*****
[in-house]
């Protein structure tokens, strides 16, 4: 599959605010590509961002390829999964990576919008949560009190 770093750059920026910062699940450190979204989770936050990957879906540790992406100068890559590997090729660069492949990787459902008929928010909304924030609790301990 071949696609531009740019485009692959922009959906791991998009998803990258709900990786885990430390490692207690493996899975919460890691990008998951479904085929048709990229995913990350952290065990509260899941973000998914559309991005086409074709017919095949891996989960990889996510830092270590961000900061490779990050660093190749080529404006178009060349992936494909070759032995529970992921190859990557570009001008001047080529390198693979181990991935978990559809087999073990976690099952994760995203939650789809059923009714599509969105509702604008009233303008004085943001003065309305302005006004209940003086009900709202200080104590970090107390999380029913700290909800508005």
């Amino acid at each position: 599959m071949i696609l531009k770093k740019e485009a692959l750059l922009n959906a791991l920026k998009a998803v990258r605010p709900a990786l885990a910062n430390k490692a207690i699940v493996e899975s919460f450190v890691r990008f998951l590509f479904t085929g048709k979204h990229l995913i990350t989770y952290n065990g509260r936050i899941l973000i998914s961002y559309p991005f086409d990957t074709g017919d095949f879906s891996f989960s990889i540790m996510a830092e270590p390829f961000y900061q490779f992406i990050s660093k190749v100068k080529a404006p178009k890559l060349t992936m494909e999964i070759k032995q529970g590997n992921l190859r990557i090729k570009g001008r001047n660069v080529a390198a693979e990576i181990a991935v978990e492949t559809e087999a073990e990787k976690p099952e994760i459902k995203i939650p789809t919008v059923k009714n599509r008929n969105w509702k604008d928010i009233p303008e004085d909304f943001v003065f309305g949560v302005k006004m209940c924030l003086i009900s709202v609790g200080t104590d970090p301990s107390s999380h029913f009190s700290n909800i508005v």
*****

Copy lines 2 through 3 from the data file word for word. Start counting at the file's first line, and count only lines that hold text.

């Protein structure tokens, strides 16, 4: 599959605010590509961002390829999964990576919008949560009190 770093750059920026910062699940450190979204989770936050990957879906540790992406100068890559590997090729660069492949990787459902008929928010909304924030609790301990 071949696609531009740019485009692959922009959906791991998009998803990258709900990786885990430390490692207690493996899975919460890691990008998951479904085929048709990229995913990350952290065990509260899941973000998914559309991005086409074709017919095949891996989960990889996510830092270590961000900061490779990050660093190749080529404006178009060349992936494909070759032995529970992921190859990557570009001008001047080529390198693979181990991935978990559809087999073990976690099952994760995203939650789809059923009714599509969105509702604008009233303008004085943001003065309305302005006004209940003086009900709202200080104590970090107390999380029913700290909800508005």
């Amino acid at each position: 599959m071949i696609l531009k770093k740019e485009a692959l750059l922009n959906a791991l920026k998009a998803v990258r605010p709900a990786l885990a910062n430390k490692a207690i699940v493996e899975s919460f450190v890691r990008f998951l590509f479904t085929g048709k979204h990229l995913i990350t989770y952290n065990g509260r936050i899941l973000i998914s961002y559309p991005f086409d990957t074709g017919d095949f879906s891996f989960s990889i540790m996510a830092e270590p390829f961000y900061q490779f992406i990050s660093k190749v100068k080529a404006p178009k890559l060349t992936m494909e999964i070759k032995q529970g590997n992921l190859r990557i090729k570009g001008r001047n660069v080529a390198a693979e990576i181990a991935v978990e492949t559809e087999a073990e990787k976690p099952e994760i459902k995203i939650p789809t919008v059923k009714n599509r008929n969105w509702k604008d928010i009233p303008e004085d909304f943001v003065f309305g949560v302005k006004m209940c924030l003086i009900s709202v609790g200080t104590d970090p301990s107390s999380h029913f009190s700290n909800i508005v």